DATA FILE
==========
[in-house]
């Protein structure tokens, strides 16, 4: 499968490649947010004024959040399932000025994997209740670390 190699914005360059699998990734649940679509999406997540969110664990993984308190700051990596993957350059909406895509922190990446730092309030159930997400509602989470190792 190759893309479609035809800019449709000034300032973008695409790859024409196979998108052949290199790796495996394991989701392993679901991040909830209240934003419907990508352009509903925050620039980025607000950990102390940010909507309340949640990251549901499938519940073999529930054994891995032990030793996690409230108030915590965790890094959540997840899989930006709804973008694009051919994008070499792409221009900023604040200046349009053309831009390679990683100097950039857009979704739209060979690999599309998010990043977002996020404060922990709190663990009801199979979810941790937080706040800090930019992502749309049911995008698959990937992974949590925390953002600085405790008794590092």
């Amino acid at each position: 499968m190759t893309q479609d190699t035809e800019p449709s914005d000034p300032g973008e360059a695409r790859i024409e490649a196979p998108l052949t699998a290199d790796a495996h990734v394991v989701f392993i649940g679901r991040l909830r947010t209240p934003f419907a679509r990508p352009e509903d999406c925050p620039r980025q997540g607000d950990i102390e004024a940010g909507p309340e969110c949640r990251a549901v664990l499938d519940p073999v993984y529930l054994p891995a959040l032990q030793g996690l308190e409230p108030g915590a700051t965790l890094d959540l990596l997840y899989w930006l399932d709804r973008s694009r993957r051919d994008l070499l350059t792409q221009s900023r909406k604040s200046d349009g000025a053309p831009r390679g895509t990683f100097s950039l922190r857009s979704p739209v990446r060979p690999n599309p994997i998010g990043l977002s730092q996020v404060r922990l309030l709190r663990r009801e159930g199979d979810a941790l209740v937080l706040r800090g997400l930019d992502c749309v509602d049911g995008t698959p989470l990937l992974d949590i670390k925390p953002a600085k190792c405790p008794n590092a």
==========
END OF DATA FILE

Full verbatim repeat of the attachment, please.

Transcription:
[in-house]
């Protein structure tokens, strides 16, 4: 499968490649947010004024959040399932000025994997209740670390 190699914005360059699998990734649940679509999406997540969110664990993984308190700051990596993957350059909406895509922190990446730092309030159930997400509602989470190792 190759893309479609035809800019449709000034300032973008695409790859024409196979998108052949290199790796495996394991989701392993679901991040909830209240934003419907990508352009509903925050620039980025607000950990102390940010909507309340949640990251549901499938519940073999529930054994891995032990030793996690409230108030915590965790890094959540997840899989930006709804973008694009051919994008070499792409221009900023604040200046349009053309831009390679990683100097950039857009979704739209060979690999599309998010990043977002996020404060922990709190663990009801199979979810941790937080706040800090930019992502749309049911995008698959990937992974949590925390953002600085405790008794590092």
């Amino acid at each position: 499968m190759t893309q479609d190699t035809e800019p449709s914005d000034p300032g973008e360059a695409r790859i024409e490649a196979p998108l052949t699998a290199d790796a495996h990734v394991v989701f392993i649940g679901r991040l909830r947010t209240p934003f419907a679509r990508p352009e509903d999406c925050p620039r980025q997540g607000d950990i102390e004024a940010g909507p309340e969110c949640r990251a549901v664990l499938d519940p073999v993984y529930l054994p891995a959040l032990q030793g996690l308190e409230p108030g915590a700051t965790l890094d959540l990596l997840y899989w930006l399932d709804r973008s694009r993957r051919d994008l070499l350059t792409q221009s900023r909406k604040s200046d349009g000025a053309p831009r390679g895509t990683f100097s950039l922190r857009s979704p739209v990446r060979p690999n599309p994997i998010g990043l977002s730092q996020v404060r922990l309030l709190r663990r009801e159930g199979d979810a941790l209740v937080l706040r800090g997400l930019d992502c749309v509602d049911g995008t698959p989470l990937l992974d949590i670390k925390p953002a600085k190792c405790p008794n590092a």